You can lead a child to an apple at the school lunch line, but you can’t make him eat it…. unless you put it in a pretty bowl. A new study found that making very simple changes to a school cafeteria can have a huge impact on what kids eat.
The findings, published in the Journal if Pediatrics, found that schools that made very simple changes to the school cafeteria — improvements that cost less than $50 — could change how kids ate.
Put fruit and vegetables on tiered stands or in pretty bowls so the kids will reach for them. Or maybe place them by the cashier so a banana becomes the preferred “impulse buy.” Tell staff to ask kids if they want an apple with their sandwich.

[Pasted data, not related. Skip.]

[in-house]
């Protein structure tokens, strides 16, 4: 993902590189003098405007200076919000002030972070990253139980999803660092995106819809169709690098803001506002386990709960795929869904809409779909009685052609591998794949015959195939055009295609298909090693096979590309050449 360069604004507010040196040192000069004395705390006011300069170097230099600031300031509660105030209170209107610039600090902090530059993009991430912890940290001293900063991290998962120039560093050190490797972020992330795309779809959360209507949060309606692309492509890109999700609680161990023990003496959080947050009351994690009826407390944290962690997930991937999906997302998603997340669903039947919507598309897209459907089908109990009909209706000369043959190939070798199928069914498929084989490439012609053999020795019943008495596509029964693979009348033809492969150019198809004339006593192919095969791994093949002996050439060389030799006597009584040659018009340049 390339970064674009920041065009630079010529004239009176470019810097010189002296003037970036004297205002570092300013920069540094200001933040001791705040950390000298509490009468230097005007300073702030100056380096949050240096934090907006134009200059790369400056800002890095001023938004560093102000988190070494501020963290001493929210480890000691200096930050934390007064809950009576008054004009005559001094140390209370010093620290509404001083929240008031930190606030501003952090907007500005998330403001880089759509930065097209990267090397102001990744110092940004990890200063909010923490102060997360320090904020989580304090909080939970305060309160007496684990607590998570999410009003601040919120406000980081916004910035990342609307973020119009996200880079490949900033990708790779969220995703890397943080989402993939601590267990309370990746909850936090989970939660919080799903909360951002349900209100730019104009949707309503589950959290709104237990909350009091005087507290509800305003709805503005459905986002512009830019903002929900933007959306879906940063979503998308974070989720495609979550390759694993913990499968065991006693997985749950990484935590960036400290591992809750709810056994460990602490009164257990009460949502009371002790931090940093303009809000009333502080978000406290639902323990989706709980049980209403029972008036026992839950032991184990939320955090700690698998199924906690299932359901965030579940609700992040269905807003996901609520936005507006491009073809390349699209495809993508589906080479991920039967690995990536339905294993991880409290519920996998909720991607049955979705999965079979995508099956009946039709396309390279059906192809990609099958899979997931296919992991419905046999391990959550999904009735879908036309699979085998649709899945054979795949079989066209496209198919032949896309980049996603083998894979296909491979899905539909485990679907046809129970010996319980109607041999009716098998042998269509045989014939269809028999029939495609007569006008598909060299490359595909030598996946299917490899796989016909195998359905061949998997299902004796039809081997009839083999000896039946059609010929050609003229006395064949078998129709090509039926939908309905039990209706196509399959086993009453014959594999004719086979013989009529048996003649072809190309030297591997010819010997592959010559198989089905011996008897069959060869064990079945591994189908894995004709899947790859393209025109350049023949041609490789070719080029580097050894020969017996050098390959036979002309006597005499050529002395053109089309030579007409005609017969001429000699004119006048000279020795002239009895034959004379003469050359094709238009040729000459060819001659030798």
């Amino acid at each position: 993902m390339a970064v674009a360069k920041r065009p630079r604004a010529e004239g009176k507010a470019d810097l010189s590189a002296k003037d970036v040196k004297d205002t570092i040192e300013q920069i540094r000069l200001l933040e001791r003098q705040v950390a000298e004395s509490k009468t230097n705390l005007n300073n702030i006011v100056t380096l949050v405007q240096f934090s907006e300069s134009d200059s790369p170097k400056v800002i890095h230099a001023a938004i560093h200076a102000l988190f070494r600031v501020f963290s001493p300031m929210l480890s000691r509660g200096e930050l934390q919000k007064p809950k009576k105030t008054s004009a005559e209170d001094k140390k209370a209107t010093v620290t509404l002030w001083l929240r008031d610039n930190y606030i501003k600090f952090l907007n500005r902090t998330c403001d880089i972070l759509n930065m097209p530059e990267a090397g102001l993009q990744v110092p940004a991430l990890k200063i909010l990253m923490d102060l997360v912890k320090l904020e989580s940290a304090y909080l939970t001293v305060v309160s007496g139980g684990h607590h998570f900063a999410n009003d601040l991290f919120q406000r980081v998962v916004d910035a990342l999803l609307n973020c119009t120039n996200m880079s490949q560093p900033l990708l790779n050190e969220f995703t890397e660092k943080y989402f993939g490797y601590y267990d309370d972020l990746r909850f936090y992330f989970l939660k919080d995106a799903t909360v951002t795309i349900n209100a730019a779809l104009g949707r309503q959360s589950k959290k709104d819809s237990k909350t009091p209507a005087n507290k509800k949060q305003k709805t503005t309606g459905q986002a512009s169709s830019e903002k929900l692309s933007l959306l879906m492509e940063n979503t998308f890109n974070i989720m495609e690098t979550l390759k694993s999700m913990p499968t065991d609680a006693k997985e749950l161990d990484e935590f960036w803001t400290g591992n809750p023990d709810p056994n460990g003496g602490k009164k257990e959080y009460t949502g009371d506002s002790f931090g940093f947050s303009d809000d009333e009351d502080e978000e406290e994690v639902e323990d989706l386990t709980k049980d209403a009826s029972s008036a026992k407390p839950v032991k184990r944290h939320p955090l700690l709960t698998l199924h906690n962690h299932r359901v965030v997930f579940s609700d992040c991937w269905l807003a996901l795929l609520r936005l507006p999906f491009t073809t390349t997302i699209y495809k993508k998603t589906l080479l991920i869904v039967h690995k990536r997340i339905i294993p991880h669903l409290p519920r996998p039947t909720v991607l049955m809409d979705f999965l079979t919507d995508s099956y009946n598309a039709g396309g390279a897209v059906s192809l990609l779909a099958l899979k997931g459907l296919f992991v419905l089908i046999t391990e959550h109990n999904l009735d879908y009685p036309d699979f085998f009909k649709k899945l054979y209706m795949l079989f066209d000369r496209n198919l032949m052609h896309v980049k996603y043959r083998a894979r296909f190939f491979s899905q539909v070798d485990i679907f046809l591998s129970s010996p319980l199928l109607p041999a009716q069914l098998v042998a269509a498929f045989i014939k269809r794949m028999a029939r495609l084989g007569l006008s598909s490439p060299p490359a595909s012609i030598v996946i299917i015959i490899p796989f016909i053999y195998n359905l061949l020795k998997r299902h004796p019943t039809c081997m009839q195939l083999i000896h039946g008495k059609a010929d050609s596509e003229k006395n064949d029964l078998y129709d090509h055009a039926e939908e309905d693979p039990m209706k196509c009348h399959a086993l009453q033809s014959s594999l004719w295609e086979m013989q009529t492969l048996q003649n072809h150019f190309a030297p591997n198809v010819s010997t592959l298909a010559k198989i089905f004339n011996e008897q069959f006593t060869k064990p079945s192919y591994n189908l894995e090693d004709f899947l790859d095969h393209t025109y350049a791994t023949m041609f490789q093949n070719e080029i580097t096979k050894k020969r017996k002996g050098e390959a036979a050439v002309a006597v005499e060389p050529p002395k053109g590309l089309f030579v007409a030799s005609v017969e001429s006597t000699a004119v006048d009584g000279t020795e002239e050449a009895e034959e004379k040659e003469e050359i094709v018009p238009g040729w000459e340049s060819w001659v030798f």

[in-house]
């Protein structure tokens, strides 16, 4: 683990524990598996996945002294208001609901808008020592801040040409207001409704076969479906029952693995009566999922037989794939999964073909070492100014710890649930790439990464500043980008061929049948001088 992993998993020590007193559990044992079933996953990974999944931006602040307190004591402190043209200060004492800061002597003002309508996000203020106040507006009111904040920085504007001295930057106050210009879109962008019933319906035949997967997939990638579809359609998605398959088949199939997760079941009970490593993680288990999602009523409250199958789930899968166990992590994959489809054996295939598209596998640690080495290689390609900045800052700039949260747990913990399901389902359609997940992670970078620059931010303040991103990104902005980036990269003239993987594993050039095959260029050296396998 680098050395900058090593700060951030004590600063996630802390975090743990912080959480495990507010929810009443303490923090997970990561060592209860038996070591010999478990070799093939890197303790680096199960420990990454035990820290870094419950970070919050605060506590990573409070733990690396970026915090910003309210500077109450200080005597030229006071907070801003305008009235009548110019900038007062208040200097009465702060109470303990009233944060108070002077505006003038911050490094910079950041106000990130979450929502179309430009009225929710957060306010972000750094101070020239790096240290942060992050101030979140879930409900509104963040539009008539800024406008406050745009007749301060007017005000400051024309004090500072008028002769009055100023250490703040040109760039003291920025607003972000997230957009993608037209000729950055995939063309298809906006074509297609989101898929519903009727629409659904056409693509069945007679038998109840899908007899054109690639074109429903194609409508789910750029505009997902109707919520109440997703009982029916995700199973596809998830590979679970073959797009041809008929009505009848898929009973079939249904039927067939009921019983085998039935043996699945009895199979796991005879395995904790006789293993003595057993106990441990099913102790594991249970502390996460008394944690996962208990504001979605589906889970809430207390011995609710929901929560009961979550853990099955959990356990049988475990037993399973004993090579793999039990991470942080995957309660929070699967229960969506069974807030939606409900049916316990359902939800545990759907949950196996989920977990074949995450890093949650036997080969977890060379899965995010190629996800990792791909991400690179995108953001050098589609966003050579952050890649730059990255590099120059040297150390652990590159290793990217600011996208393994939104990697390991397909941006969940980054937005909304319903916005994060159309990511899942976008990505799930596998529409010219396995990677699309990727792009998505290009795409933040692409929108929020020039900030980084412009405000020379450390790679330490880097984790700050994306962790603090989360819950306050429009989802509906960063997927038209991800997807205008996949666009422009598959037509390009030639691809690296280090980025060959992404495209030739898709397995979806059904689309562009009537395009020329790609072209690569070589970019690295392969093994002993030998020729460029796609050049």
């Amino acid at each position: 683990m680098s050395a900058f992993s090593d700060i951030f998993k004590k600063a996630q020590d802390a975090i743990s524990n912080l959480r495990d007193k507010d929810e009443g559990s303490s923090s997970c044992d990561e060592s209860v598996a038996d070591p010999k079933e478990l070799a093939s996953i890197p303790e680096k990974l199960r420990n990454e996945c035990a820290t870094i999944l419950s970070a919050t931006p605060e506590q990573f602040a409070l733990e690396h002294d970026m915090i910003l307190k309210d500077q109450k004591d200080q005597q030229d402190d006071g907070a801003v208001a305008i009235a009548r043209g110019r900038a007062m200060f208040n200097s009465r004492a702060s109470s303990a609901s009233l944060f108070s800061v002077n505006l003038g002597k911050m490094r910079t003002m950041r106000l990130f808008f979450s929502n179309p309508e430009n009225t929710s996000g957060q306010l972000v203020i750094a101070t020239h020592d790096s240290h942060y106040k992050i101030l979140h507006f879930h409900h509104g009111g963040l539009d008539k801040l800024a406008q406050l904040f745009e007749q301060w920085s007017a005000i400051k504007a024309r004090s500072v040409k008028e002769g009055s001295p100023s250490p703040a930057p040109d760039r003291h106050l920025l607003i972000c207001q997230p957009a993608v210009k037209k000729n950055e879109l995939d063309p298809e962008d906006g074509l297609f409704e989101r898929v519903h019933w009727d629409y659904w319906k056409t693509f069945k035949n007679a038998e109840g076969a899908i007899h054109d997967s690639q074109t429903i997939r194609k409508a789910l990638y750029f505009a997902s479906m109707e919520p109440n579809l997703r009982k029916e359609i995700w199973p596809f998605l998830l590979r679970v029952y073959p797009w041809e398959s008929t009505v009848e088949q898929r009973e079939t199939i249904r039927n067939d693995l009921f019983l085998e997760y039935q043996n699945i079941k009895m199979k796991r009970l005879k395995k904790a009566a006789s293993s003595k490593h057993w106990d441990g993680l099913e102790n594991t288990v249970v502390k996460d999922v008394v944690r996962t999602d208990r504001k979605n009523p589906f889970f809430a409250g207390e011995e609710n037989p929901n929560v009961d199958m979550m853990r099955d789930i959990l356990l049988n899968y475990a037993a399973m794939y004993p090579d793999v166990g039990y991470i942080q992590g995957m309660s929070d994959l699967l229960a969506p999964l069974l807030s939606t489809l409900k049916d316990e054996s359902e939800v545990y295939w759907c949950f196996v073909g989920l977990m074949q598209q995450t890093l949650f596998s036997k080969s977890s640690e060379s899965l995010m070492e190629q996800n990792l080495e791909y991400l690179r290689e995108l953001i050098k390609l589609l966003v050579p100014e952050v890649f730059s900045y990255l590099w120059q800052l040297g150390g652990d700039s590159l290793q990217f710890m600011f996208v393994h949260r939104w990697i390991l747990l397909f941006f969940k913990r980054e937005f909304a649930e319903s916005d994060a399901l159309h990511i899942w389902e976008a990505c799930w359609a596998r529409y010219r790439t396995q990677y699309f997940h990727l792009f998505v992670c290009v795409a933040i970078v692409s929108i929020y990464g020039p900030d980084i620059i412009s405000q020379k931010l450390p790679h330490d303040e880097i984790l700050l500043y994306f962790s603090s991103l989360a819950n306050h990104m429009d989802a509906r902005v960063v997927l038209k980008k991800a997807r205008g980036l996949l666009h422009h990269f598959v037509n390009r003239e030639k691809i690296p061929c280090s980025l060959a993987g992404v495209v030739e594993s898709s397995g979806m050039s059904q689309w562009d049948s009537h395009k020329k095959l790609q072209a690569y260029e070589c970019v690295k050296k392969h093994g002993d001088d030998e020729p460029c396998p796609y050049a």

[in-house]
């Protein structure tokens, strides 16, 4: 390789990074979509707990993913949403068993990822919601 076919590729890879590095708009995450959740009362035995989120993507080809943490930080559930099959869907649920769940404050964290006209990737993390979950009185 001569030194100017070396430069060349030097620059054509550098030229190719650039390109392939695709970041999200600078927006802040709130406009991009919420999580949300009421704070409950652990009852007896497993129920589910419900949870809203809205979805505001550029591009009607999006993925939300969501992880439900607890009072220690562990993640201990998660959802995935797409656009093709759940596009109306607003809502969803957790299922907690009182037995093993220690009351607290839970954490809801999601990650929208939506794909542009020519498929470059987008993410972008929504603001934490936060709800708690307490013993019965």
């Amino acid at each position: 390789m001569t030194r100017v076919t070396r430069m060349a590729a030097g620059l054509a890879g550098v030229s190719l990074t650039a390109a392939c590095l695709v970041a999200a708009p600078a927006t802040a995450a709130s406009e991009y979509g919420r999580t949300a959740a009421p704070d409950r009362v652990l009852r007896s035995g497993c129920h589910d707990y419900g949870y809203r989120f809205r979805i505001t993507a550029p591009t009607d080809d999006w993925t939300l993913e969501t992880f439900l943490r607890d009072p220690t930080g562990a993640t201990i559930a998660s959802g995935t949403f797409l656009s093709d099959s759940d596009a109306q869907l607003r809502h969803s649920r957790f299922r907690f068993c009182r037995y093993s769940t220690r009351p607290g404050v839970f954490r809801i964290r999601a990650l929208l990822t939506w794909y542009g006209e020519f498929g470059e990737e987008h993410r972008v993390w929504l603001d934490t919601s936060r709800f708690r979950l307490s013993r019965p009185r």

The study, led by researchers at Cornell Center for Behavioral Economics, found that even these minor changes had a big impact. Kids were 13 percent more likely to choose a fruit and 23 percent more likely to munch on vegetables if the food was presented in a more appealing way. And they actually ate them too. Consumption went up by 18 for fruit and 25 percent for the veggies.
Kids: Do you think if fruits and vegetables were offered in a more appealing way you’d be more likely to put them on your tray at lunch?